If you’re not a Twilight fan, this movie isn’t for you. But if you are, this final movie was a great ending to an amazing series. Kristen Stewart (who I honestly despise but put up with for the sake of Twilight) looked awesome as a vampire. I didn’t really buy her “mom” side but I wasn’t a fan of Stephanie Meyer ending her love story with a baby, anyway. It kind of creeped me out. Robert Pattinson (who I also despise but loved in Harry Potter) probably did his best acting as Edward Cullen and a caring father. I kind of liked him after it was all said and done. And Taylor Lautner as Jacob Black was as delicious as ever. (Team Jacob here!) The scene with Bella’s Dad, Charlie, was hysterical!!
 
I even loved all the secondary characters collected for the sake of the showdown with the Volturi. Although, there were only brief introductions, I thought it was just enough to cause attachment.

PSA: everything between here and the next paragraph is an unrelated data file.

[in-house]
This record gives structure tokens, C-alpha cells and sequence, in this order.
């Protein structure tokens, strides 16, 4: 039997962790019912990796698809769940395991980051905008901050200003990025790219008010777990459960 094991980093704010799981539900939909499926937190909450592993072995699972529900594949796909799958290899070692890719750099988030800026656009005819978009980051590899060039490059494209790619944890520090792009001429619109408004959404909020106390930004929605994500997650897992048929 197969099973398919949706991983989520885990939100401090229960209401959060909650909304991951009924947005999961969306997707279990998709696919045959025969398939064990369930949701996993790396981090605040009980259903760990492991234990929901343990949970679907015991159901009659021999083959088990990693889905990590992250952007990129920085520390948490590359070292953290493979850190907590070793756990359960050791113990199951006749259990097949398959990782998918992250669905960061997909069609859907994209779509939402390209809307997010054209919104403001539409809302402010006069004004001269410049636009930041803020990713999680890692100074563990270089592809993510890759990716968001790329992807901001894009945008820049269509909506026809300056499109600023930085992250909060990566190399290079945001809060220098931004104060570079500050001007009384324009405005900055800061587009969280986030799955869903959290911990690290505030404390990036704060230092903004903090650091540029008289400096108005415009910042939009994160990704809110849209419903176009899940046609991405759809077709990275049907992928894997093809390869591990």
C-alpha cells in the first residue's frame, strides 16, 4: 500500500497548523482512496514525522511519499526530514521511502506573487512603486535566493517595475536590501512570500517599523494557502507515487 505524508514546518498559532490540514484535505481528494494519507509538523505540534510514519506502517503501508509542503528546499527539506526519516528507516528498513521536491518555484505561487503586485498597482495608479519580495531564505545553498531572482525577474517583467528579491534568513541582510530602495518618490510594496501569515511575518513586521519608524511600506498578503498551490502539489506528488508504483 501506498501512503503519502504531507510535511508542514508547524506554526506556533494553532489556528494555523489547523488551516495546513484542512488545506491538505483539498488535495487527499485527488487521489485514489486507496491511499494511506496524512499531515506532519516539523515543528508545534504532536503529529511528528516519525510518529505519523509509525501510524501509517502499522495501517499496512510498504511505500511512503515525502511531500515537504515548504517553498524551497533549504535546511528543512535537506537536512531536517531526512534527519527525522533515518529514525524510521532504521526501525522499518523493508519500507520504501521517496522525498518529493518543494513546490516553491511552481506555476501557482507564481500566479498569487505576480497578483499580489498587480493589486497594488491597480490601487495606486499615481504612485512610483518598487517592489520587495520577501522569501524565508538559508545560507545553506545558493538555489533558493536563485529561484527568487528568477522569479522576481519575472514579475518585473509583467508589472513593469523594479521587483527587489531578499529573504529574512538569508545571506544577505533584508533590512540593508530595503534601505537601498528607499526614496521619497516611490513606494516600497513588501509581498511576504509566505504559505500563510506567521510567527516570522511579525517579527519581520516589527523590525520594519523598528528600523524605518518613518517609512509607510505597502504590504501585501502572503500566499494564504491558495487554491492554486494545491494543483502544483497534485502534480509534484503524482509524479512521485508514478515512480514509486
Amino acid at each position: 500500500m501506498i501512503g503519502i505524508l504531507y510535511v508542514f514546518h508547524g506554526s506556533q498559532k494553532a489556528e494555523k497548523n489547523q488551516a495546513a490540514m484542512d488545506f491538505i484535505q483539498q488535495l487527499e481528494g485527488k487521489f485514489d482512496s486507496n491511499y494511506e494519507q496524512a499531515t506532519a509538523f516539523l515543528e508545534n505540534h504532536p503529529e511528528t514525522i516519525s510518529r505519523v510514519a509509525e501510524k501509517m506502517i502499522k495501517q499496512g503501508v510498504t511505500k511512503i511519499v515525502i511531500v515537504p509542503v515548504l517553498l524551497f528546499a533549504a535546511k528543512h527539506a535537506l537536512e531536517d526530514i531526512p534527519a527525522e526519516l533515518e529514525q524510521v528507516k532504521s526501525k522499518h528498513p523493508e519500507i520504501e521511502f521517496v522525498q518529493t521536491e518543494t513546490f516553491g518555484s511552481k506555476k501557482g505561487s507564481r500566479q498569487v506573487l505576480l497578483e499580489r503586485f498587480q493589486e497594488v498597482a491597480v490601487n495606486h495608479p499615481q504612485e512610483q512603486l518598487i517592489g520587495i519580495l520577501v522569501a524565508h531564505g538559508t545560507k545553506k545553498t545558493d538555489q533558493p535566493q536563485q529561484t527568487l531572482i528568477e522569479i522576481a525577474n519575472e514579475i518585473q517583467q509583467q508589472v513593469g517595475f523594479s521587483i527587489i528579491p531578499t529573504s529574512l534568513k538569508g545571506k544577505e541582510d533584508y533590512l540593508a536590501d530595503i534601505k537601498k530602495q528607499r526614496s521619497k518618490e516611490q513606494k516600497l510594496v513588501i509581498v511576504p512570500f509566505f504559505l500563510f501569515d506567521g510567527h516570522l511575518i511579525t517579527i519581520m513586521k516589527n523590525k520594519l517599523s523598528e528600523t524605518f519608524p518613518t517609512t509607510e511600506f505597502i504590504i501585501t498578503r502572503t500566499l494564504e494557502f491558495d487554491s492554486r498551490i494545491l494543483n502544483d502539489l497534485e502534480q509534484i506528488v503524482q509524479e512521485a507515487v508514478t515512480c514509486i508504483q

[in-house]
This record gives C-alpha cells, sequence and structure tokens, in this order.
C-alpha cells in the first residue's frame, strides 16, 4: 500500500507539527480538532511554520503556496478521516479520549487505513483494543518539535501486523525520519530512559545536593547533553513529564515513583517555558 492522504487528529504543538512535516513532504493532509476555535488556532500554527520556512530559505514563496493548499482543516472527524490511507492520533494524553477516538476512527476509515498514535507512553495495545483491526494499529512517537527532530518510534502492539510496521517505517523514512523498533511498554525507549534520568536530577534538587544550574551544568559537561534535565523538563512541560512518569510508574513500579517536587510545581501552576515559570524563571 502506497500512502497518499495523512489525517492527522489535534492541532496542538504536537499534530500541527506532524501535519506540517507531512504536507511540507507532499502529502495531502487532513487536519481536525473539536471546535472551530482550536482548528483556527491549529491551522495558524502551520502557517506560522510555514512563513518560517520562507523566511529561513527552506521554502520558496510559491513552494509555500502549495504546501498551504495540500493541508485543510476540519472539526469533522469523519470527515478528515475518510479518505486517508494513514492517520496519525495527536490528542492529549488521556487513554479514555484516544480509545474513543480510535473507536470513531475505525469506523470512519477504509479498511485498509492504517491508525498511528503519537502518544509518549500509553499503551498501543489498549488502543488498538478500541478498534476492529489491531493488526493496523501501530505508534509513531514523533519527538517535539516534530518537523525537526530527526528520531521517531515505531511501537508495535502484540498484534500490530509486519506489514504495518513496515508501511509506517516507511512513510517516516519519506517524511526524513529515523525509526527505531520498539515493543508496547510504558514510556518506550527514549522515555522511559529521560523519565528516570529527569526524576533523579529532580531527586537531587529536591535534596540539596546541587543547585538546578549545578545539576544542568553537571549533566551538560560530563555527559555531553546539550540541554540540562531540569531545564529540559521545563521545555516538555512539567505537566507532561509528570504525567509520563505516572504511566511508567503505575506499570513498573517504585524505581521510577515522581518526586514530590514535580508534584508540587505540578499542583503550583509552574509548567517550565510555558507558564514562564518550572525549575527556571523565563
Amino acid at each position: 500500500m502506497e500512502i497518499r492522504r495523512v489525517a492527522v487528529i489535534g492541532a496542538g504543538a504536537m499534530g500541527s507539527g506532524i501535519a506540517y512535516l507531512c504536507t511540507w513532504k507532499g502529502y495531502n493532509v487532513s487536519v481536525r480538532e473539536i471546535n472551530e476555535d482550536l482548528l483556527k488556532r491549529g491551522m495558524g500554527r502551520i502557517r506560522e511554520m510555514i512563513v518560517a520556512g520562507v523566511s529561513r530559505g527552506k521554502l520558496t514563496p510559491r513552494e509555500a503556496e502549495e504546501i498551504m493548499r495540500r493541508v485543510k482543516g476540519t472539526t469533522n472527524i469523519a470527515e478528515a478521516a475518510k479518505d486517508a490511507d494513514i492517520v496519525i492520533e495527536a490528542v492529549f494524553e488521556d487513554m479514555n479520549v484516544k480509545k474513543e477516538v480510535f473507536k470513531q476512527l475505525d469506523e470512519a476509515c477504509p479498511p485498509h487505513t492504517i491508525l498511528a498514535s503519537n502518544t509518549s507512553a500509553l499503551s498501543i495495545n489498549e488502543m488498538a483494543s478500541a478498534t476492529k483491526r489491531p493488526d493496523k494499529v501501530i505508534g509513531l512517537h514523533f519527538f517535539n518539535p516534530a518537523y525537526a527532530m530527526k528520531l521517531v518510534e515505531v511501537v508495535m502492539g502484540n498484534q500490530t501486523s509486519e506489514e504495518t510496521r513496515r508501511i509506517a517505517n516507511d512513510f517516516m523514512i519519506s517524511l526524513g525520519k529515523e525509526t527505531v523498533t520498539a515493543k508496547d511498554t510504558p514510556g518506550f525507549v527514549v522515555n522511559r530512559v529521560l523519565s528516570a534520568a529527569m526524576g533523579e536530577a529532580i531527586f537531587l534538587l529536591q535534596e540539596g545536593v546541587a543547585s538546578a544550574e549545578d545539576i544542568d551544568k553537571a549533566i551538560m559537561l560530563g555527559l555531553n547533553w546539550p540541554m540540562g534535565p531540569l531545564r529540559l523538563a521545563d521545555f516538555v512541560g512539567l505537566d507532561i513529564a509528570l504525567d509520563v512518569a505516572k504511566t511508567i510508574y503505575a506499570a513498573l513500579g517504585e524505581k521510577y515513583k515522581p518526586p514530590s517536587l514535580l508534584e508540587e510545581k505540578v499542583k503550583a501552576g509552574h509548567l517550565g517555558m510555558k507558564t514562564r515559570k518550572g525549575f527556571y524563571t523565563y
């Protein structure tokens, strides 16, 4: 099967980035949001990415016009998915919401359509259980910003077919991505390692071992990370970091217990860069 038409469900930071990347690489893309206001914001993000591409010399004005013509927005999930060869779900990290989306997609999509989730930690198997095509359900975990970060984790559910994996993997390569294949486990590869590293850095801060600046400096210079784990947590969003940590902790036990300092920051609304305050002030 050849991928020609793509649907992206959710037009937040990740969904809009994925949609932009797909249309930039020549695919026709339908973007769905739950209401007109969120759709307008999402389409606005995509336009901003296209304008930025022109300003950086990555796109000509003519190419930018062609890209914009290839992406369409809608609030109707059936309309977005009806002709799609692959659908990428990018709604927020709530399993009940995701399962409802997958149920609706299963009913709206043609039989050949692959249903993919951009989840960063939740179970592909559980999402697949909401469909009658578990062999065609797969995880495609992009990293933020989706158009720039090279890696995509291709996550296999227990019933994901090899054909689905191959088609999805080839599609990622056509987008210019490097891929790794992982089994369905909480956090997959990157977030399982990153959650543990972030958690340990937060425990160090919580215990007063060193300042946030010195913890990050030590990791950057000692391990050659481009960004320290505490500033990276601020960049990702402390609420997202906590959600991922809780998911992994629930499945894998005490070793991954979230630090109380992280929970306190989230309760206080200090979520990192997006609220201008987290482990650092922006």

Now remember when I said I liked being reminded of what happened in the books? I kind of forgot what happened specifically. I knew how it ended but I couldn’t remember exactly what happened and I don’t want to spoil anything, but I was almost thrown off with everyone else who hadn’t read the book with Alice’s “vision” in the end. For a split second, I thought the movie producers took the movie down a different path. Thankfully, they didn’t.
 
It’s hard when a series ends. (I mourned for weeks after Harry Potter ended and again when the movies wrapped up.) It was the same with Twilight. I do remember being dissatisfied with the book, Breaking Dawn, simply because of the baby element but it was still a great series. The way the movie producers paid tribute to the movie series in the end was heart-warming. It really brought everything together and reminded viewers and readers alike of the journey that was Twilight, emphasizing the book itself.  I want to cry just thinking about it! Haters can hate, but Twilight was an amazing series. Edward, Bella and Jacob will be a staple for our generation.
 
I’d recommend seeing it. If you’re a fan, you won’t be disappointed. Another great series is under our generation’s belt, to join other series like Harry Potter. It’s sad when the final page is turned, but to live the journey makes it so unbelievably worth it.